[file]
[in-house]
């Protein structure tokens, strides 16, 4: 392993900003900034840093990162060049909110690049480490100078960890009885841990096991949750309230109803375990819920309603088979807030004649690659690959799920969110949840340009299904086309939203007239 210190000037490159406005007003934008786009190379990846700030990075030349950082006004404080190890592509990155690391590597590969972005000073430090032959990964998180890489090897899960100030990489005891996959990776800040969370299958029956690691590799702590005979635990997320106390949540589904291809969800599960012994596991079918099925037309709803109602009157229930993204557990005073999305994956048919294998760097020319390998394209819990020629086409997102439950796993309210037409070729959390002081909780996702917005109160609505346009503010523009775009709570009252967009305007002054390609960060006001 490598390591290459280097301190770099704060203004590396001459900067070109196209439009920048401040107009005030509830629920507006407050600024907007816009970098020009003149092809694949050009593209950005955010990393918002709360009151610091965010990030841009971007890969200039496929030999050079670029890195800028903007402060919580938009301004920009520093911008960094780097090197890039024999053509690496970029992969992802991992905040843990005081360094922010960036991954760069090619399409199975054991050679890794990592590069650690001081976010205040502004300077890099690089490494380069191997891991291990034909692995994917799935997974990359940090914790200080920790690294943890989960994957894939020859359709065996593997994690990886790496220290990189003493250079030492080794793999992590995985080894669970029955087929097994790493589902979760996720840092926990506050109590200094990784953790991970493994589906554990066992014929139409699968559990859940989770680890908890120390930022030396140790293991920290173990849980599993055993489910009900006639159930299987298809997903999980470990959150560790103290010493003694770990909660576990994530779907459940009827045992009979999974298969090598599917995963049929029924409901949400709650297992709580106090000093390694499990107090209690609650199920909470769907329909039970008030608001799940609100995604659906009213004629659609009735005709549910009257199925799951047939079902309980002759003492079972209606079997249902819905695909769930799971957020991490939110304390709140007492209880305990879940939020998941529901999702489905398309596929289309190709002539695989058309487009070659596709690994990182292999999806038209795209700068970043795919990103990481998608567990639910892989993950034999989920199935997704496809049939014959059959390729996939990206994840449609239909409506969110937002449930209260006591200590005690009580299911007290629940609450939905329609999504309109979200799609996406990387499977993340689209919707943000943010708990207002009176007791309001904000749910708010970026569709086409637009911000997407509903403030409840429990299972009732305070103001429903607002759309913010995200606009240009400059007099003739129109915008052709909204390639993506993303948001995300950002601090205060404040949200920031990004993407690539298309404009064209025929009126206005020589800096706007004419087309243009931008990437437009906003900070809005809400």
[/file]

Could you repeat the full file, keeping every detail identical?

[in-house]
């Protein structure tokens, strides 16, 4: 392993900003900034840093990162060049909110690049480490100078960890009885841990096991949750309230109803375990819920309603088979807030004649690659690959799920969110949840340009299904086309939203007239 210190000037490159406005007003934008786009190379990846700030990075030349950082006004404080190890592509990155690391590597590969972005000073430090032959990964998180890489090897899960100030990489005891996959990776800040969370299958029956690691590799702590005979635990997320106390949540589904291809969800599960012994596991079918099925037309709803109602009157229930993204557990005073999305994956048919294998760097020319390998394209819990020629086409997102439950796993309210037409070729959390002081909780996702917005109160609505346009503010523009775009709570009252967009305007002054390609960060006001 490598390591290459280097301190770099704060203004590396001459900067070109196209439009920048401040107009005030509830629920507006407050600024907007816009970098020009003149092809694949050009593209950005955010990393918002709360009151610091965010990030841009971007890969200039496929030999050079670029890195800028903007402060919580938009301004920009520093911008960094780097090197890039024999053509690496970029992969992802991992905040843990005081360094922010960036991954760069090619399409199975054991050679890794990592590069650690001081976010205040502004300077890099690089490494380069191997891991291990034909692995994917799935997974990359940090914790200080920790690294943890989960994957894939020859359709065996593997994690990886790496220290990189003493250079030492080794793999992590995985080894669970029955087929097994790493589902979760996720840092926990506050109590200094990784953790991970493994589906554990066992014929139409699968559990859940989770680890908890120390930022030396140790293991920290173990849980599993055993489910009900006639159930299987298809997903999980470990959150560790103290010493003694770990909660576990994530779907459940009827045992009979999974298969090598599917995963049929029924409901949400709650297992709580106090000093390694499990107090209690609650199920909470769907329909039970008030608001799940609100995604659906009213004629659609009735005709549910009257199925799951047939079902309980002759003492079972209606079997249902819905695909769930799971957020991490939110304390709140007492209880305990879940939020998941529901999702489905398309596929289309190709002539695989058309487009070659596709690994990182292999999806038209795209700068970043795919990103990481998608567990639910892989993950034999989920199935997704496809049939014959059959390729996939990206994840449609239909409506969110937002449930209260006591200590005690009580299911007290629940609450939905329609999504309109979200799609996406990387499977993340689209919707943000943010708990207002009176007791309001904000749910708010970026569709086409637009911000997407509903403030409840429990299972009732305070103001429903607002759309913010995200606009240009400059007099003739129109915008052709909204390639993506993303948001995300950002601090205060404040949200920031990004993407690539298309404009064209025929009126206005020589800096706007004419087309243009931008990437437009906003900070809005809400």